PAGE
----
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— A Lenten resource focused on the DACA experience is recommended by the Office of Peacebuilding and Policy. The resource is provided through the Interfaith Immigration network and is available for free download from the group’s website. “During this season of Lent as we walk with Jesus along his path towards the cross, we invite you into a deeper partnership with Jesus against injustices in our society,” said an announcement. “We invite you to also learn about the #HomeIsHere campaign led by DACA leaders, and to connect, support, and stand together with the more than 700,000 DACAmented neighbors who are awaiting the Supreme Court decision regarding DACA before the end of June. Each devotion will share the words of DACA recipients about how their lives, communities, and congregations will be impacted if DACA protections are removed. Reflections will guide us through scriptures and themes to strengthen our readiness to face an uncertain future with courage, together!” Find the resource online at .

— On Earth Peace is inviting participation in a month-long program focused on discrimination and injustice in K-12 public education, as part of its racial justice organizing. Among leaders is Chyna Dawson, a tutor/mentor with the Black Child Development Institute in Greensboro, N.C., according to a release. “My work has not only shown me the tremendous effect that an achievement gap has on a student and their family, but the community as well. A good education is important, and our futures depend on the quality of our youth’s education today,” Dawson wrote. The program is intended to give participants a chance to learn about their own school districts, alongside other people from around the country. Participants will receive weekly structured engagement questions under the themes “Identity, Problem, Solutions, and Action.” Questions are intended to raise individual awareness of the educational experience provided by a school district to children and teens. “We will work to combat the nationwide education gap by first identifying possible issues within our own communities, then collaborating with each other to discuss possible reverse strategies,” said the announcement. The program runs March 1-April 1 with online Zoom meetings each Wednesday at 7 p.m. (Eastern time). Go to .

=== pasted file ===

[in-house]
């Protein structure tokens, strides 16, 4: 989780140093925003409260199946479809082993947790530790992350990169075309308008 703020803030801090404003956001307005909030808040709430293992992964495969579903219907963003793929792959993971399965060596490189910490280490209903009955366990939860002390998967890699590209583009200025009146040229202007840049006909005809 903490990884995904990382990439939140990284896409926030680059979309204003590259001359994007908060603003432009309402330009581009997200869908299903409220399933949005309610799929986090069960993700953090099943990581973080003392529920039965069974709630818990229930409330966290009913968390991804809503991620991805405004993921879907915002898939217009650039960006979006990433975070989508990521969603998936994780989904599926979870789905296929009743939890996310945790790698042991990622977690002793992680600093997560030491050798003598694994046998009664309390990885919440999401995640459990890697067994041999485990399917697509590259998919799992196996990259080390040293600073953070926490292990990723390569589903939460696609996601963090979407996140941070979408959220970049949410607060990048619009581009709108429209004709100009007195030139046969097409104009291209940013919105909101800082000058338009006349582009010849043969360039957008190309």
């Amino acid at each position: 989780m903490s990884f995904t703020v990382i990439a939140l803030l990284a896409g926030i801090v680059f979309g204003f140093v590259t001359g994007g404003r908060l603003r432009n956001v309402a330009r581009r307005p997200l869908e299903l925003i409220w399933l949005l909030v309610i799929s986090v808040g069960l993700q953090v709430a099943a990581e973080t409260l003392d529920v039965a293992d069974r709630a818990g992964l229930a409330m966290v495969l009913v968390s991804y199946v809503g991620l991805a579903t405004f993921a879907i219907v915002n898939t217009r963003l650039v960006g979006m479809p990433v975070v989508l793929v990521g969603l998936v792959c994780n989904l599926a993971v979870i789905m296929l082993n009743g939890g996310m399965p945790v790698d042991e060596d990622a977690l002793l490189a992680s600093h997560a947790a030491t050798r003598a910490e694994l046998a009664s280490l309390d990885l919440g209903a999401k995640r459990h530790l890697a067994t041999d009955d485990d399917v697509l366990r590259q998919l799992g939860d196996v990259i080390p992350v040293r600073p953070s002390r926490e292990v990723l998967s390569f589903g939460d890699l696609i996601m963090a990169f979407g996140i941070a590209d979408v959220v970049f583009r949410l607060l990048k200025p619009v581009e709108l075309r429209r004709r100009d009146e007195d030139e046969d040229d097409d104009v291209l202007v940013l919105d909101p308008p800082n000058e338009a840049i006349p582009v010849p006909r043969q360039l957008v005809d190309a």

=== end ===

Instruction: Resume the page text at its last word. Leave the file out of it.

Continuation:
— Shenandoah and Virlina Districts have scheduled a “Calling the Called” event for April 17-18 at Brethren Woods, a camp and outdoor ministry center near Keezletown, Va. The event is an opportunity to identify people “who are gifted for potential set-apart and lay ministry. Congregations and pastors are encouraged to call people to ministry as the Holy Spirit leads,” said an announcement. “This experience is intended to be a time of exploration, and it is designed to encourage and assist those individuals who may be experiencing the call of God on their lives for ministry.” For a brochure and a registration form go to .

— Volunteers rebuilding homes that were destroyed by tornadoes that hit Ohio some months ago are getting attention from the Dayton Daily News. Among the volunteers are Church of the Brethren members working with a Southern Ohio and Kentucky project and Brethren Disaster Ministries. “The Repair and Rebuild Task Force’s goal is to have 40 to 50 tornado-damaged properties identified and ready for volunteers to tackle in March and April,” the paper reported. “About 25 homes are already on the list. The task force includes members from local governments, nonprofits and faith-based disaster recovery groups.” Find the article at .

— A Simple Living Weekend is offered by the camping and retreat ministries of Southern Ohio and Kentucky District, planned for March 27-28 at Cricket Holler near Dayton, Ohio. Cost is $25 or $15 for Saturday only. “Everyone is invited to join in this unique time of remembering, sharing, and learning more about simplifying our lives in this busy, complicated world,” said an announcement. “There will be activities, classes, and discussions for all ages.” Sessions on Saturday will address a variety of topics including “Waste Free Living” led by Katie Heishman, “Screen Free Living” led by Tim Heishman, “Bread Baking” led by Karen Dillon, “Global Warming Issues” led by Mark Lancaster, “Making Reusable Lunch Bags” led by Susan Fitze and Susan Wible, “Solar Cooking and Dehydrating” led by Dan Royer-Miller, “Turning Junk Mail into Paper Treasurers” led by Alison Rusk. Other presenters and organizations will provide information on urban gardening, recycling, and simplifying our lives. For a brochure go to .